Last Week’s Heroes- Anthony Rendon hit .353 while Ryan Zimmerman added two homers and four RBI.  But the stage was set for Victor Robles:  the prime outfield prospect went 2-for-5, scoring twice while driving in a run.  Shades were necessary to watch this future.  Stephen Strasburg won his lone start, striking out eight.  The bullpen boasted several solid efforts:  multiple scoreless innings were thrown by Matt Grace, Ryan Madson, Austin Adams, Shawn Kelley, Sean Doolittle, Enny Romero and Matt Albers.

Last Week’s Humbled- for one of the first times all season, multiple starters experienced rough outings.  Edwin Jackson allowed seven runs over two and a third innings, while Max Scherzer (seven over six) and Gio Gonzalez (six over six) didn’t help their cases in the chase for lowest ERA in the NL (Clayton Kershaw still the leader at 2.12).  Howie Kendrick (.167) and Michael A. Taylor (.182) had off-weeks, while Matt Wieters (0-for-12) is hitting .042 this month.

Game to Watch- devoid of potential playoff previews and magnificent mound matchups, I’ve circled Saturday night’s duel at Citi Field against the New York Mets.  Stephen Strasburg since coming off the disabled list is 4-1 with and ERA of 0.66.  He has a decent chance to reach 200 strikeouts for the second time in his career and match his career high of 15 wins in a season.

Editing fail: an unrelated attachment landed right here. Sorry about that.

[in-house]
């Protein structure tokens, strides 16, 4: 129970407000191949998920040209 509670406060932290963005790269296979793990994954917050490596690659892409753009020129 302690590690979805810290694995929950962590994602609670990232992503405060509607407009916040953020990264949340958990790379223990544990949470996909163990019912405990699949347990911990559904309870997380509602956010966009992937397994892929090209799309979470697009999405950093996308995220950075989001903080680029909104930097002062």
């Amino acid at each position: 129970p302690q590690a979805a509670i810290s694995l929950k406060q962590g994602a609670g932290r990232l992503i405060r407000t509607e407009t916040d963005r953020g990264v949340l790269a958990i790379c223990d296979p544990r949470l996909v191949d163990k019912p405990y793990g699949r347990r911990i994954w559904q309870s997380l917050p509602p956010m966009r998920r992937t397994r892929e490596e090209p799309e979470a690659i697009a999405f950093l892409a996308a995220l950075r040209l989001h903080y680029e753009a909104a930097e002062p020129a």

Game to Miss- thank you Nationals for making things easy for me with the six-man rotation.  A.J. Cole pitches against the Mets Sunday afternoon, amidst a flurry of NFL action.  While the Redskins won’t be playing until Sunday night, we’re going to enjoy afternoon football instead of afterthought baseball.

Forgive us if we’re a little giddy here.  It’s one thing to be a one-hit wonder…another to have “Get off of My Cloud” hit #1 in the US or “From Me To You” top the UK charts.  While the Nats had previously won NL East crowns in 2012 and 2014, they were unable to repeat the feat–sometimes embarrassing themselves in the process (Papelbon, anyone?).  Not the case this year, where General Manager Mike Rizzo made the necessary offseason (Adam Eaton) and in-season (the bullpen trio) moves to give Manager Dusty Baker the best club possible.  Baker’s firm but not overbearing hand on the wheel steered the club through injury-ravaged seas (they’ve used 50+ players this year).  And the players who came up short in defending previous titles had career-defining seasons (Ryan Zimmerman, Anthony Rendon & Gio Gonzalez specifically).  Instead of a winter of what-if, there are postseason possibilites.  And I no longer mention the magic number in this space.  That should be reason enough to celebrate.

From Magic to Tragic- while Philadelphia is already out of Wild Card contention, the other three NL East teams still have hopes.  Miami’s fall from orbit (12 losses in 14 games, including 0-7 against the Nats) drops the Marlins ten games behind Colorado for the final playoff spot in the National League.  Their “Tragic Number” is now ten.  Atlanta’s elimination number is seven while the Mets need a combination of five losses/Rockies wins to call it a year.  Enjoy at your own risk.